Classroom Blogging

Happy Friday everyone 🙂

Today, I am writing a post on the benefits of academic blogging because there are so many and I feel this post ties in with the publication and announcement of the Digital Strategy this week for all Irish schools.

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What is a blog?

A blog is short for web log. It is like an online diary or journal and can be public or private. Blogs are an easy and comfortable way for students to get writing and improve their literacy skills. Some benefits of academic blogging below are derived from Focus on Technology: Taking Advantage of Web 2.0 Technologies: Classroom Blogging Basics by Hanai Morgan which is the basis of this post as I found the article to be extremely informative, helpful and relatable.

  • Students become motivated. The students start to take pride and responsibility in their blogs and want to write posts.
  • Blogging is cross curricular. Blogging can be used across the curriculum. From History to religious Education, logging is great way to take literacy across the curriculum.
  • Students participate with less fear and gain confidence (McGrail & Davis, 2011). Students can blog about themselves, specific topics, projects and gain confidence in their literacy skills or perhaps class presentations on their blog.
  • Blogging catches on in schools. If one class blogs, other teachers and classes may want to get involved also.
  • One of the advantages of classroom blogging includes interaction with an outside audience.
  • Classroom blogs create more opportunities for more reserved students to express themselves (Lacina & Griffith, 2013). For quieter students, blogging is an excellent way to participate and build up confidence to speak in class and to also communicate with their peers online particularly in giving and receiving encouraging comments. As a teacher, I feel that it is vital to encourage students to contribute quality comments to one another and provide feedback to all students about their blogs in order for them to be implemented successfully in the classroom.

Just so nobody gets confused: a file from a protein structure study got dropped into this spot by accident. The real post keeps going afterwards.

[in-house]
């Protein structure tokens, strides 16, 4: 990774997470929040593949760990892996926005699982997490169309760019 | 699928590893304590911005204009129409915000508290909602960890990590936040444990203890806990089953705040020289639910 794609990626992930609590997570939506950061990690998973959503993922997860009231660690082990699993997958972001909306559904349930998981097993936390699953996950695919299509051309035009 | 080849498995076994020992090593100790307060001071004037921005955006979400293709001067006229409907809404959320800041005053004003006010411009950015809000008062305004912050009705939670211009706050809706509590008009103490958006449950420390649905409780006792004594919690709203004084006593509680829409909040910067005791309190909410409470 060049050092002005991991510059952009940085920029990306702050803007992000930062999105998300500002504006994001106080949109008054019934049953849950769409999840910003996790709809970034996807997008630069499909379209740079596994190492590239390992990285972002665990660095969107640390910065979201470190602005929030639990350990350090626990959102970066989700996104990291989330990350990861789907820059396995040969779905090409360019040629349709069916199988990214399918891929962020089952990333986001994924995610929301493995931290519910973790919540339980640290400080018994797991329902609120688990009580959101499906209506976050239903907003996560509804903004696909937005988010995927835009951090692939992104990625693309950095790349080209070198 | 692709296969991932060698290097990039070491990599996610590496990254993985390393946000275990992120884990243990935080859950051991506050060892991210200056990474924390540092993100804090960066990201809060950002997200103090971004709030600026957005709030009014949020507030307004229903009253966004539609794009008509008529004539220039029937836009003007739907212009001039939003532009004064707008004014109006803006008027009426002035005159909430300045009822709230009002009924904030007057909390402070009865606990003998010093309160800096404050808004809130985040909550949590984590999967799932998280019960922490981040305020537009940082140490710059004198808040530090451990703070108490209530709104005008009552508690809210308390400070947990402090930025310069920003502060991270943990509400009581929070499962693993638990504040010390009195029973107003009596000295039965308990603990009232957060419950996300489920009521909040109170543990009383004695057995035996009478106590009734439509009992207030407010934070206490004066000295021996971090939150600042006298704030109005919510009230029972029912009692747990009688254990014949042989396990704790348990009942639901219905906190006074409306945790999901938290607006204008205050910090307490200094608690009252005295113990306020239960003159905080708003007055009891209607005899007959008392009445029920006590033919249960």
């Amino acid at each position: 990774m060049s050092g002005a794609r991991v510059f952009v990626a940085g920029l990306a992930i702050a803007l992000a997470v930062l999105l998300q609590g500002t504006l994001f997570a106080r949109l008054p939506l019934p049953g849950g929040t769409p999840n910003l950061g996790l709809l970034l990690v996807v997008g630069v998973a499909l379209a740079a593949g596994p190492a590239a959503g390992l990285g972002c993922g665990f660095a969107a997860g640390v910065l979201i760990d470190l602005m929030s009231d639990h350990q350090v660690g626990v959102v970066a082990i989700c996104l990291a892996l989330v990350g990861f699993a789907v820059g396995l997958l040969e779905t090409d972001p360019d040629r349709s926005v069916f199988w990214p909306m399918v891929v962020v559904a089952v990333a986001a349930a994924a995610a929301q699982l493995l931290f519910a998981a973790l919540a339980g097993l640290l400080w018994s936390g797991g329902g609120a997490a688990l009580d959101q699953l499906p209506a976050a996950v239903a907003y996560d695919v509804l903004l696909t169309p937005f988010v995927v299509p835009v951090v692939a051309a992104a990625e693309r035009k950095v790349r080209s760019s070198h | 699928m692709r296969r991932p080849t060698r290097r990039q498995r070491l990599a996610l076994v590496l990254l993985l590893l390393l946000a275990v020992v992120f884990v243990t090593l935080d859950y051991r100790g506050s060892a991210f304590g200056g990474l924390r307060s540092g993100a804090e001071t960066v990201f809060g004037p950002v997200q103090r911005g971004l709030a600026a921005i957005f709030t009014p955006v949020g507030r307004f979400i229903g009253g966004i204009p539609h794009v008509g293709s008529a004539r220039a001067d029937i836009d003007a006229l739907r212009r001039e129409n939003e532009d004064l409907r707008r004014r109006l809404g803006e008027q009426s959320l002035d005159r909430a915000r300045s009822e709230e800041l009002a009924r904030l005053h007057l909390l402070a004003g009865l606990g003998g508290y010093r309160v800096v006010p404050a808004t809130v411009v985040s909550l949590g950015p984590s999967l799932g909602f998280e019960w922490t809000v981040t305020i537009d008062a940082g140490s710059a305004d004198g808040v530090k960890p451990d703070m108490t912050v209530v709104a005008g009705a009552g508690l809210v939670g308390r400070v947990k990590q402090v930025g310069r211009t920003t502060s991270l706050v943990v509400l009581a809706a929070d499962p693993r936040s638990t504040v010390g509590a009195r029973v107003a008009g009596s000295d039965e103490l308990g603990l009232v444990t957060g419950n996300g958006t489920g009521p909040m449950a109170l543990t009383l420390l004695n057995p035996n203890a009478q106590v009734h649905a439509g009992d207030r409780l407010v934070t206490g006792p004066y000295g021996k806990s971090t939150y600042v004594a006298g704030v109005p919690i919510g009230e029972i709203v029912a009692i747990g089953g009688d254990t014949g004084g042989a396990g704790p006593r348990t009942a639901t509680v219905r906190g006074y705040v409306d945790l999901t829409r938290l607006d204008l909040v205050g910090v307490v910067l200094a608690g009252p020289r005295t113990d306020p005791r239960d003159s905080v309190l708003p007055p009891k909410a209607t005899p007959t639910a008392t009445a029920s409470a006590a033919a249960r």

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Students may use blogging for numerous learning activities in the classroom including;

  • A response to readings / homework
  • Class presentations
  • Maintaining a class journal
  • Posting personal, reflective, exploratory, or open entries
  • Sharing student-generated research or links to class-related articles
  • Practising writing and improving literacy skills
  • Digital Portfolio – Students may be assessed on this (which many students would rather than the traditional notion of an exam or test)

Class Guidelines for Blogging

As teachers, we need to take the appropriate precautions to avoid internet abuse at all times (Morgan, 2014). Guidelines can be published and updated right on your class blog for easy access by students and parents. These may be drawn up previously by your school or you can draw up your own. A really good Irish website for Internet saftey and daily updates is Webwise and is definitely worth checking out when drawing up guidelines/rules for your classroom/ student blogs. One suggestion I would have is collaborating with your students making a set of rules for the class when using the internet and blogging and have them in your classroom or posted on all your blogs. A well designed plan when establishing a blog is highly recommended and Morgan highlights a useful step by step one in this article.

One really useful website I found that might be of use to some of you is Using Blogs in the Classroom. Previously, I have done a short blog post on fantastic educational blogs which you can find here. download (1)

As the traditional classroom is changing both worldwide and nationwide and current and future careers are dependent on strong ICT skills, blogging helps students develop the essential skills for their education and future employment (Morgan, 2014). Blogging also ties in with the brand new five year Digital Strategy plan for all Irish schools, incorporating ICT in all classrooms and providing collaborative learning between teachers and students. Classroom blogging is a creative, fun way encompass literacy across the curriculum and cover other methods of learning along the way!

Sources Used

  • Hani Morgan (2014) Focus on Technology: Taking Advantage of Web 2.0 Technologies: Classroom Blogging Basics, Childhood Education, 90:5, 379-381, DOI: 10.1080/00094056.2014.953890
  • Lacina, J., & Griffith, R. (2013) Blogging as a means of crafting writing. The Reading Teacher, 66(4), 316-320.
  • McGrail, E., & Davis, A. (2011). The influence of classroom blogging on elementary student writing. Journal of Research in Childhood Education, 25(4), 415-437.
  • Jerles, J. (2012). Blogging in elementary school: Why, how, and what teachers can do to encourage writing. National Teacher Education Journal, 5(3), 85-88.
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